Educational Assessments: How the process and report help your child succeed

Getting an educational assessment for your child can be an overwhelming process, but one that can provide valuable information in order to support your child’s learning and development.

In my previous articles, Educational Assessments Adelaide: What your child’s IQ score really means and Understanding Educational Assessments part 2: academic testing I described the kinds of results you might receive in an educational assessment report. Now we will look at what I consider the most important part of the process: how this information can be applied in order to get the best practical outcomes to help your child succeed.

After an educational assessment, you will have a comprehensive report detailing your child’s cognitive skills, strengths and challenges, as well as their current achievements and limitations in academic areas such as mathematics, spelling, reading fluency, reading comprehension and often other measures.

This clearly establishes where your child’s learning is currently, and can indicate where (and how) their development can be encouraged for success at school.

Personalising your child’s learning

The Australian Curriculum, which all Australian schools are required to adopt, has a big focus on personalising learning for all students. This is known as differentiation.

Teachers can differentiate learning in a number of ways, according to their students’ learning readiness, learning profile, interests, and language proficiency.

I will demonstrate how information from an educational assessment can assist teachers personalise learning for your child according to each of these aspects of their profile.

Learning readiness

An important person in the foundations of learning theory was psychologist Lev Vygotsky. He coined the term “Zone of Proximal Development” to describe the place a child is best able to extend their knowledge and learn new skills; it is the area of learning just outside what a child can do independently.

In order to build on these already-achieved skills, a child needs a capable adult to guide them through until they are able to do it themselves. This is known as ‘scaffolding’.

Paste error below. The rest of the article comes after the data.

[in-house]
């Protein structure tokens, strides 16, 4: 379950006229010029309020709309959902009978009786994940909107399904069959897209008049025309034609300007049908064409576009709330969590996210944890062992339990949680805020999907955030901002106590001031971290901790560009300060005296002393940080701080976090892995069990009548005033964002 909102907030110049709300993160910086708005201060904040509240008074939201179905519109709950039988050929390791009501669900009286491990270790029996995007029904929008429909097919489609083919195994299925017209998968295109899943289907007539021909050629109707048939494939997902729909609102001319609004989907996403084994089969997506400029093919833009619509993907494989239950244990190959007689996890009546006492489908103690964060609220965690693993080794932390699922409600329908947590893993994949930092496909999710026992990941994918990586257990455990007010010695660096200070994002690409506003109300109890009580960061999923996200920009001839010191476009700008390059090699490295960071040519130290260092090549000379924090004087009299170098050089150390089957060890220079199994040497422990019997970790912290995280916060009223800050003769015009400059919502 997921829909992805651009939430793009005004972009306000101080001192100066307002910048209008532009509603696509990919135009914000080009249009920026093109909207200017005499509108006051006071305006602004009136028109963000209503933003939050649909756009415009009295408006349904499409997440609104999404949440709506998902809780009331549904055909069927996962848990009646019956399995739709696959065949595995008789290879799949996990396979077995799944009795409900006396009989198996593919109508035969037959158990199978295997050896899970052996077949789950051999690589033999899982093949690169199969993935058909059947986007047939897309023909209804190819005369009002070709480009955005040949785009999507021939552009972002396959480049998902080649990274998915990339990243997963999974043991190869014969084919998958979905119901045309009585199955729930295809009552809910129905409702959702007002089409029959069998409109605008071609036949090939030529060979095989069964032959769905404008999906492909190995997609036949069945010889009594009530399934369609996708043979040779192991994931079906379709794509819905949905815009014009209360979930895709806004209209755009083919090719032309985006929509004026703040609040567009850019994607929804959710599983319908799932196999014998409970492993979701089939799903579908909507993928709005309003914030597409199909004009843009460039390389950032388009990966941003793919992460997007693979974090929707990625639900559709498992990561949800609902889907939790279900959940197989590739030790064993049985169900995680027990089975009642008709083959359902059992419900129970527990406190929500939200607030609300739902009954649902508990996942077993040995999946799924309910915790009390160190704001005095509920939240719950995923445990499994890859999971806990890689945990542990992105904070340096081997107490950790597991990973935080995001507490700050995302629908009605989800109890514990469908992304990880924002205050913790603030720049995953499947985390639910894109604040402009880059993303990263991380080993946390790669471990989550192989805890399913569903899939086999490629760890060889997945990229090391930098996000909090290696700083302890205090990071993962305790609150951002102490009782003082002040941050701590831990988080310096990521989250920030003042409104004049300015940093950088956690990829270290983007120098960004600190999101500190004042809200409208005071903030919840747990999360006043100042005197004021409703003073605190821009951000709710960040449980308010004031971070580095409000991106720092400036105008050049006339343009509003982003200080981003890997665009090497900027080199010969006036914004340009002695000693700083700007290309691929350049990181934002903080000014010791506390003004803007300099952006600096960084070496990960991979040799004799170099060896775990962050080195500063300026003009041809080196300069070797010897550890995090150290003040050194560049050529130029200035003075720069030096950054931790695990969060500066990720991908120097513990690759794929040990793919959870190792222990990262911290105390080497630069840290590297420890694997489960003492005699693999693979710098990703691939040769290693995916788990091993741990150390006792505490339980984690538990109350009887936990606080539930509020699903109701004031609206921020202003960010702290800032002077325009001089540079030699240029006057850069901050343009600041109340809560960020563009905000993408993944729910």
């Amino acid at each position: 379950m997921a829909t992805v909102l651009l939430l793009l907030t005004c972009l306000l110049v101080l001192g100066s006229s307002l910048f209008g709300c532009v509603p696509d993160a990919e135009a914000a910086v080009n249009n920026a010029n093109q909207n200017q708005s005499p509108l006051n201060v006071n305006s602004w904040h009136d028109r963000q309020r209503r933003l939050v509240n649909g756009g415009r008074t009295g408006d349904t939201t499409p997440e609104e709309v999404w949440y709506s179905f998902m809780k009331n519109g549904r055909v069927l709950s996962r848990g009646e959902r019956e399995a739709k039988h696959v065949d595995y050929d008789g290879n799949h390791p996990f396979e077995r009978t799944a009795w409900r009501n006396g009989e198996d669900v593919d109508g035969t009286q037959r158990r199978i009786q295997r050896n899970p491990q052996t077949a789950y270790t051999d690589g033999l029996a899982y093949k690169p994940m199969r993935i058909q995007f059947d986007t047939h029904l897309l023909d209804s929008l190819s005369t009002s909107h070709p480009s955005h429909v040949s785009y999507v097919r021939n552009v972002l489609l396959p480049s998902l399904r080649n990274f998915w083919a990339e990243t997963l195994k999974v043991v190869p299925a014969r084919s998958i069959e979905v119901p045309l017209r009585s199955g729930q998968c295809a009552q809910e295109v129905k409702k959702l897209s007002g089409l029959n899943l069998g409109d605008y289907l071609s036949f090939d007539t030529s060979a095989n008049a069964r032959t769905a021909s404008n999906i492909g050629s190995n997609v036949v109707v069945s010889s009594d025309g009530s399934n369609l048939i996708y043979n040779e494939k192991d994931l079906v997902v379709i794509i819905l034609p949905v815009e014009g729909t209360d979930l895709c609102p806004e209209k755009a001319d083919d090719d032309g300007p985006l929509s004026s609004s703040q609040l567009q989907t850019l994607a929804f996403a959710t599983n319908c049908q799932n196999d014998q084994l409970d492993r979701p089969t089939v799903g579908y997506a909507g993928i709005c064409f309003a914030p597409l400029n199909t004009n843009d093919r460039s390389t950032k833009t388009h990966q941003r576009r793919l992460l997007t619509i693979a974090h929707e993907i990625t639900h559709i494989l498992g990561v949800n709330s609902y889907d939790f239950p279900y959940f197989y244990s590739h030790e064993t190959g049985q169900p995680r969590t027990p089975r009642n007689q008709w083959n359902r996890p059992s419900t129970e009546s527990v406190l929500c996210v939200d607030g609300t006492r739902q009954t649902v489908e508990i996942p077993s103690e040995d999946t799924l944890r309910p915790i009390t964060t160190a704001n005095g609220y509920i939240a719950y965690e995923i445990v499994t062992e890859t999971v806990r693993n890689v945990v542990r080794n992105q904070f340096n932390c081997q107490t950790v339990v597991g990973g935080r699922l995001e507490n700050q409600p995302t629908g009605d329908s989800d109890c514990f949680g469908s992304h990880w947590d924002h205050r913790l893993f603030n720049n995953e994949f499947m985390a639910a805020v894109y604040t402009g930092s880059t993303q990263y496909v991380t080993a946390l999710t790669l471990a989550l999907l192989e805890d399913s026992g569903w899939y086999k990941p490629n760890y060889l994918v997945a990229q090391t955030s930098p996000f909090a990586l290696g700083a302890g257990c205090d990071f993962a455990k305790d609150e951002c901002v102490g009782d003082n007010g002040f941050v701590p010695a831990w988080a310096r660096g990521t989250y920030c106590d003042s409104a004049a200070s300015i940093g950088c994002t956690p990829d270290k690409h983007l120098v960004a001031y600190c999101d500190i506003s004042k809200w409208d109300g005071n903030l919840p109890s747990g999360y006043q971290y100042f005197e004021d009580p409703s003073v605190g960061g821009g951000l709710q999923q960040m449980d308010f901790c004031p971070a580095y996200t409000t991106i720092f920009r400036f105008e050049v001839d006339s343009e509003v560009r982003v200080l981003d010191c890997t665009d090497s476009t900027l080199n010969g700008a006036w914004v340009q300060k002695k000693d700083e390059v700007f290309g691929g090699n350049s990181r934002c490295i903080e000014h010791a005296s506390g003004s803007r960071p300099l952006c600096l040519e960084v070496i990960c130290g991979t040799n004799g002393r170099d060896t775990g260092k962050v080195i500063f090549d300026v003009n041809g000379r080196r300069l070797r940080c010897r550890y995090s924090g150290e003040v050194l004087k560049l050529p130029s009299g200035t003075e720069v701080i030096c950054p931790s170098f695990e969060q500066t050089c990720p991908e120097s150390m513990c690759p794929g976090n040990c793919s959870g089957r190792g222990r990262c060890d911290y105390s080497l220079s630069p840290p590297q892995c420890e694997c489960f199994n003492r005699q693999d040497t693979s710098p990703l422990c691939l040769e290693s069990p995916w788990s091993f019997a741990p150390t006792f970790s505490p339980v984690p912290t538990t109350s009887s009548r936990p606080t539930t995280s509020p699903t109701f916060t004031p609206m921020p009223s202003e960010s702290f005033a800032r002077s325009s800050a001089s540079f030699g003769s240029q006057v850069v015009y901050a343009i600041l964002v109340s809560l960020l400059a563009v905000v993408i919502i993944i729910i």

In order to know where that ‘zone’ exists for each child, we need to know where their skills, abilities and achievements currently sit. And an educational assessment report fills that exact purpose.

For instance, in order to be ready to learn algebra, a child must have an understanding of multiplication tables. Without that skill, the child will find it extremely difficult to grasp the concepts of algebra. If an educational assessment reveals that your child has gaps in this knowledge, then the mathematics teacher can provide scaffolding  such as a visual chart of multiplication tables that your child can refer to in order to support their learning of a new concept (while also providing plenty of opportunity and practice to learn their times tables!).

Learning profile

Differentiation on the basis of students’ learning profiles means that each child’s preferred ways of learning, their strengths and limitations are taken into account in the classroom.

Teachers might:

Allow students a choice of how they present their knowledge and ideas, such as choosing between a written response, a visual model or an oral presentation
Present new information in a range of different formats, such as texts at different levels of literacy achievement, videos, physical models or demonstrations

For instance, if your child’s educational assessment indicates that she has well developed nonverbal skills and her verbal abilities are not as well developed, a teacher could address this by allowing her to present her ideas in a visual format rather than a written one.

Language proficiency

A child’s ability to access learning in the classroom will also depend on their competency in the English language, both spoken and written. If a child is not fluent in spoken English, obviously the curriculum needs to be adjusted for their level of understanding.

This same principle applies to competency in reading and writing. An educational assessment will provide a clear picture of your child’s skill level in literacy, with a comparison to other children of the same age. This information can be used by the teacher to set class work at an appropriate level to be accessible for your child while providing enough of a challenge that they are learning and extending their skills.

Interests

Teachers can also differentiate learning in the classroom according to a child’s interests. An educational assessment is not specifically designed to measure your child’s interests and hobbies, but it is always an area I explore.

All children have strengths in something, and often it is related to a topic or area in which they are interested and engaged. I’ve worked with young children who have significant challenges in literacy and numeracy but are able to calculate the total of goals and points of AFL games or recite the numbers and statistics of their favourite players. Harnessing these passions can be extremely useful motivators to encourage children’s learning development.

The real benefits that help your child to succeed at school

As you can see, the report that you receive from an educational assessment can provide your child’s school with invaluable information for the teachers to use in order to meet your child’s specific needs and to ensure their success at an individual level.

Please contact us if you would like further information about the assessment process.

Rebecca Rossi, Psychologist

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